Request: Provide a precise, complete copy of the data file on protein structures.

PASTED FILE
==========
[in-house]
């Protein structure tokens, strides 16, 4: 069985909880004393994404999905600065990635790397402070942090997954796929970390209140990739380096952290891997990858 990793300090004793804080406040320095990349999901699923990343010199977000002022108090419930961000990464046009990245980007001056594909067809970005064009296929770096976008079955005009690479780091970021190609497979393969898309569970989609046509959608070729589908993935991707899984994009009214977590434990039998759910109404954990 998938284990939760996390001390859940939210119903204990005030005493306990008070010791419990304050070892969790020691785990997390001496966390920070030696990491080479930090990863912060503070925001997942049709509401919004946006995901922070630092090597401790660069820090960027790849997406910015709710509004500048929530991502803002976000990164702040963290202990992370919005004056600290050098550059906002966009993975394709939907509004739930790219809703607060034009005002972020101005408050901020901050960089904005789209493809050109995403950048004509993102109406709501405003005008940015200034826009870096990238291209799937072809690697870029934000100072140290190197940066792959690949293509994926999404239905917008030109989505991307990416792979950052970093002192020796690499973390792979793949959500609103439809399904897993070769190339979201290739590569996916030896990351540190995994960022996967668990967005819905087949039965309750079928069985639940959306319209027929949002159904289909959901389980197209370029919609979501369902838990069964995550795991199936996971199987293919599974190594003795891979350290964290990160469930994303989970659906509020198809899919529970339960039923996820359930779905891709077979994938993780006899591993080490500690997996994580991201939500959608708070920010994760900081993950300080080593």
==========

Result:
[in-house]
């Protein structure tokens, strides 16, 4: 069985909880004393994404999905600065990635790397402070942090997954796929970390209140990739380096952290891997990858 990793300090004793804080406040320095990349999901699923990343010199977000002022108090419930961000990464046009990245980007001056594909067809970005064009296929770096976008079955005009690479780091970021190609497979393969898309569970989609046509959608070729589908993935991707899984994009009214977590434990039998759910109404954990 998938284990939760996390001390859940939210119903204990005030005493306990008070010791419990304050070892969790020691785990997390001496966390920070030696990491080479930090990863912060503070925001997942049709509401919004946006995901922070630092090597401790660069820090960027790849997406910015709710509004500048929530991502803002976000990164702040963290202990992370919005004056600290050098550059906002966009993975394709939907509004739930790219809703607060034009005002972020101005408050901020901050960089904005789209493809050109995403950048004509993102109406709501405003005008940015200034826009870096990238291209799937072809690697870029934000100072140290190197940066792959690949293509994926999404239905917008030109989505991307990416792979950052970093002192020796690499973390792979793949959500609103439809399904897993070769190339979201290739590569996916030896990351540190995994960022996967668990967005819905087949039965309750079928069985639940959306319209027929949002159904289909959901389980197209370029919609979501369902838990069964995550795991199936996971199987293919599974190594003795891979350290964290990160469930994303989970659906509020198809899919529970339960039923996820359930779905891709077979994938993780006899591993080490500690997996994580991201939500959608708070920010994760900081993950300080080593």